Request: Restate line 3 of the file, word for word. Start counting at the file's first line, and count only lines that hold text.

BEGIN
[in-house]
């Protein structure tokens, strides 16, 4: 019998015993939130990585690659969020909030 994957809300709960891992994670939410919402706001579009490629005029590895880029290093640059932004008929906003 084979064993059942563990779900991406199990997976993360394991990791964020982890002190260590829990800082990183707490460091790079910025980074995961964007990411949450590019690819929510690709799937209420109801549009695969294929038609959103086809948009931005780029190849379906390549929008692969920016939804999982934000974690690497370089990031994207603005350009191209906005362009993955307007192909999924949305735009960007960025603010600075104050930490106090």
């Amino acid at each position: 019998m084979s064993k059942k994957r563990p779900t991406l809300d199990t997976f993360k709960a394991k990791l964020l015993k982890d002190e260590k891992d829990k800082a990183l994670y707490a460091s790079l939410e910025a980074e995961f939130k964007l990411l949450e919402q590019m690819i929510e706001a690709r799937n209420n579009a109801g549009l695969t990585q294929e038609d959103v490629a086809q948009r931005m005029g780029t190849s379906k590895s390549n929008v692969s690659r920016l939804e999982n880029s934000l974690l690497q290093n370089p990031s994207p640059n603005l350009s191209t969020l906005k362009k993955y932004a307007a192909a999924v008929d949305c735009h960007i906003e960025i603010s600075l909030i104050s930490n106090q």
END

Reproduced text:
């Amino acid at each position: 019998m084979s064993k059942k994957r563990p779900t991406l809300d199990t997976f993360k709960a394991k990791l964020l015993k982890d002190e260590k891992d829990k800082a990183l994670y707490a460091s790079l939410e910025a980074e995961f939130k964007l990411l949450e919402q590019m690819i929510e706001a690709r799937n209420n579009a109801g549009l695969t990585q294929e038609d959103v490629a086809q948009r931005m005029g780029t190849s379906k590895s390549n929008v692969s690659r920016l939804e999982n880029s934000l974690l690497q290093n370089p990031s994207p640059n603005l350009s191209t969020l906005k362009k993955y932004a307007a192909a999924v008929d949305c735009h960007i906003e960025i603010s600075l909030i104050s930490n106090q």